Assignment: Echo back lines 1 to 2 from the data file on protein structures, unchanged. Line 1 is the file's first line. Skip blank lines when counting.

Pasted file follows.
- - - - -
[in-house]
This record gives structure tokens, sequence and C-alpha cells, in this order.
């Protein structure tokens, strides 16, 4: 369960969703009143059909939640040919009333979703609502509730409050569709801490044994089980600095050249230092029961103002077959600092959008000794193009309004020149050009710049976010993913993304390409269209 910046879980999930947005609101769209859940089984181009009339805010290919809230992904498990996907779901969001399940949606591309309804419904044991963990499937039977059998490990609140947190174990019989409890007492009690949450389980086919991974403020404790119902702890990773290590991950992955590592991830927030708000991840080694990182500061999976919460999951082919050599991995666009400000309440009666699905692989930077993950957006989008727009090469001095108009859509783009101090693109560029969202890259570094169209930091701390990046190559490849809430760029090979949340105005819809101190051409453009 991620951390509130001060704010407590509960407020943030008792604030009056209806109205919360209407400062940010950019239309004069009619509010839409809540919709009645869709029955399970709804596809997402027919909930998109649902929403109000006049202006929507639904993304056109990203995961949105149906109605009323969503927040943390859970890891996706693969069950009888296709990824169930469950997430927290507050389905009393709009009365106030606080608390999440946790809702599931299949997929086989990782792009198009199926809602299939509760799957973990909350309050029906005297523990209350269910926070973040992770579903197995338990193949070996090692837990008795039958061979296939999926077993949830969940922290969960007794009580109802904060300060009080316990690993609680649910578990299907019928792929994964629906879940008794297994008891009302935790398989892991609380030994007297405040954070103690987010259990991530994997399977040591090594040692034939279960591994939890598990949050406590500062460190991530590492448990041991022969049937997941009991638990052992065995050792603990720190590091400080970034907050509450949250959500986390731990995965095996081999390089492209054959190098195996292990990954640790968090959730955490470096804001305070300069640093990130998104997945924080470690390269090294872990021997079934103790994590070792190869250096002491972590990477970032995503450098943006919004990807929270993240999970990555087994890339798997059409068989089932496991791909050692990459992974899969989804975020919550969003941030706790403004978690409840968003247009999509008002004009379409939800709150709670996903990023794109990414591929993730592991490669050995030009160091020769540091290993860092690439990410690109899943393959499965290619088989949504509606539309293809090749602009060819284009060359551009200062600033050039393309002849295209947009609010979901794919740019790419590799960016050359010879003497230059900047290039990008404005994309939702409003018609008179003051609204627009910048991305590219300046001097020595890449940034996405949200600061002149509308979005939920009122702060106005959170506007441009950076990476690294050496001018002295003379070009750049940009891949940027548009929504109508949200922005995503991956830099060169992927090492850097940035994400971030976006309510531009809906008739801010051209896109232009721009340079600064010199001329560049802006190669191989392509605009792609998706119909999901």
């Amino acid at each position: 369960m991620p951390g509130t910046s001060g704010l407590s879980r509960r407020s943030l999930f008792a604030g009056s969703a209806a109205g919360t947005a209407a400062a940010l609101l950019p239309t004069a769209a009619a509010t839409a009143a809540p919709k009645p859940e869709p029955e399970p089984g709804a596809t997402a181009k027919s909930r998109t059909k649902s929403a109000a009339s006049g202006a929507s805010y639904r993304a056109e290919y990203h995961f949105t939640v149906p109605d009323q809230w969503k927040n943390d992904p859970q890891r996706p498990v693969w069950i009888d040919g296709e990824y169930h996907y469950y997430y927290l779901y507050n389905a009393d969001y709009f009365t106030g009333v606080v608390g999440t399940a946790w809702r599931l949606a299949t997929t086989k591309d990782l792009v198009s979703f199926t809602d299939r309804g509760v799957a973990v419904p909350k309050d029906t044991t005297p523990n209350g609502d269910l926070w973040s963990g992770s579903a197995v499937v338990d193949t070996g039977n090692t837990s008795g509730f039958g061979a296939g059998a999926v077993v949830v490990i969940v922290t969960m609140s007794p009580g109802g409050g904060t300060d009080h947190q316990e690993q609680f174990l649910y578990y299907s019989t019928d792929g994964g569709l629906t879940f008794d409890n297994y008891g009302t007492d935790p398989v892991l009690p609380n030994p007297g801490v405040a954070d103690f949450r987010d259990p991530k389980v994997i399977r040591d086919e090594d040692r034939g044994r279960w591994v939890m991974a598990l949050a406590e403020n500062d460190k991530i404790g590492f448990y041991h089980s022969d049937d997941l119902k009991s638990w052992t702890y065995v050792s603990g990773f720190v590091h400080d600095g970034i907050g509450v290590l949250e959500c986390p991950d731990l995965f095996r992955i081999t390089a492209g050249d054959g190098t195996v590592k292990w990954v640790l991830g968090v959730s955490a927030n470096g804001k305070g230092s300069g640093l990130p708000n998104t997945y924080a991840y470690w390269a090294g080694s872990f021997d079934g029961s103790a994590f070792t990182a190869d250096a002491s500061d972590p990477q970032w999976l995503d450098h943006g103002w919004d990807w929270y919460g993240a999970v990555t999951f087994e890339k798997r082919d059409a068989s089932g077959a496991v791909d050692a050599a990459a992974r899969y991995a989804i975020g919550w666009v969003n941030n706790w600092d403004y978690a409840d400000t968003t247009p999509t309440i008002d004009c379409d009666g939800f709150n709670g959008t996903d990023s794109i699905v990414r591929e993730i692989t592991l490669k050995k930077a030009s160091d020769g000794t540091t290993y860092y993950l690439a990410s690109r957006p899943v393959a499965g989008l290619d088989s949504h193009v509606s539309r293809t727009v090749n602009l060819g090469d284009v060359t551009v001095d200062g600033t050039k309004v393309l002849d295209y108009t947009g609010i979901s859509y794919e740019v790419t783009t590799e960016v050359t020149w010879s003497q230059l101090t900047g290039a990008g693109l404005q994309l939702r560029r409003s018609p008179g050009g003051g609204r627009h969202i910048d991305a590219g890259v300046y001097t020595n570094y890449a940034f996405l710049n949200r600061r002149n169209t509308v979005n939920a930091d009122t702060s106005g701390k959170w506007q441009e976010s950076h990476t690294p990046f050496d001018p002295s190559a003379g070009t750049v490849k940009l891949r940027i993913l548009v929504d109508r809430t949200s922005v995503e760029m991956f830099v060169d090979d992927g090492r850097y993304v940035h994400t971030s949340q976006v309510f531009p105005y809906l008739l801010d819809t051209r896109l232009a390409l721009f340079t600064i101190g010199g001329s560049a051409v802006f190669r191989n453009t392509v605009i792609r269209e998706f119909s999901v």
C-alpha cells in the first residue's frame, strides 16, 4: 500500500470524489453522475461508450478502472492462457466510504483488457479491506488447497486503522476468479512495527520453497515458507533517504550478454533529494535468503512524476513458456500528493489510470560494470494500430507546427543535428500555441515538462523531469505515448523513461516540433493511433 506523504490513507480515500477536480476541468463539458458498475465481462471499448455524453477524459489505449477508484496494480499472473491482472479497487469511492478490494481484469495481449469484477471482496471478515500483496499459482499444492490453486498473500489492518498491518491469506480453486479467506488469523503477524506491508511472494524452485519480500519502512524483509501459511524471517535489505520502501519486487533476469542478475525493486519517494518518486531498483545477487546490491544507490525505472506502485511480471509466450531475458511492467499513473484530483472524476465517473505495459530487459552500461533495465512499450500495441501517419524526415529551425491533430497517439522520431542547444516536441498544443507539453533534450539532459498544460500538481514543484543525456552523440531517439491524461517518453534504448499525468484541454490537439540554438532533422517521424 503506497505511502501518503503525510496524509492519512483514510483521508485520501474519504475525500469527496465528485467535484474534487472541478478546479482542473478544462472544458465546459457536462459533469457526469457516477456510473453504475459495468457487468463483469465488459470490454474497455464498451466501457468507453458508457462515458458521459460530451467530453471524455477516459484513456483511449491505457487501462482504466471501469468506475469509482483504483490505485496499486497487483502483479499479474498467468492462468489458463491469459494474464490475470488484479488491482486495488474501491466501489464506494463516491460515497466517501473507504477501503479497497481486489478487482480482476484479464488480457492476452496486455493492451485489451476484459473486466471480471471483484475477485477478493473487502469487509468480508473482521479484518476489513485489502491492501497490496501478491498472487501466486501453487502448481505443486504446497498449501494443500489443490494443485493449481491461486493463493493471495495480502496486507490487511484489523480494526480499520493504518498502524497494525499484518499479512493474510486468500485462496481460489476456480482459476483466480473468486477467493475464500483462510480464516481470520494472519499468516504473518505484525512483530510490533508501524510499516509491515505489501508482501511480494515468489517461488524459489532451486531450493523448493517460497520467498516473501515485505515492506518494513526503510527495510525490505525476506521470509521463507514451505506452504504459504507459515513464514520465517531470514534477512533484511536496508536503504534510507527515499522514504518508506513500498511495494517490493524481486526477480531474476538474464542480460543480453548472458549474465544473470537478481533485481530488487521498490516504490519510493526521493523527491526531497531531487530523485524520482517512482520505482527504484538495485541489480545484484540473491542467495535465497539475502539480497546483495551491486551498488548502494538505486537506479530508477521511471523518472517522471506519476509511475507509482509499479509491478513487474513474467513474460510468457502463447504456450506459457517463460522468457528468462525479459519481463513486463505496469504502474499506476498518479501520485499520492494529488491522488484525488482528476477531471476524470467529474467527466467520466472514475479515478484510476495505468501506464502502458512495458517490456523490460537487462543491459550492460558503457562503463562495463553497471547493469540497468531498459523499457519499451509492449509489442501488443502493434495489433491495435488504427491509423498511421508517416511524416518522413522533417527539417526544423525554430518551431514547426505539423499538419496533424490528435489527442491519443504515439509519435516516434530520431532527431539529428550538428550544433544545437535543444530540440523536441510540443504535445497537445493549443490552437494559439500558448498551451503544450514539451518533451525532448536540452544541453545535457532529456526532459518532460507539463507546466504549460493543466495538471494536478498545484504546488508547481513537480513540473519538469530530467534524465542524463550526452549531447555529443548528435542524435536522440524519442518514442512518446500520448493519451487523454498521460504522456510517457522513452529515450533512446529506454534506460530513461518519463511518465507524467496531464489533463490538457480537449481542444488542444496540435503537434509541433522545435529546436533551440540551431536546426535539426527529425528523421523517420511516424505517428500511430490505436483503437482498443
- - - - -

[in-house]
This record gives structure tokens, sequence and C-alpha cells, in this order.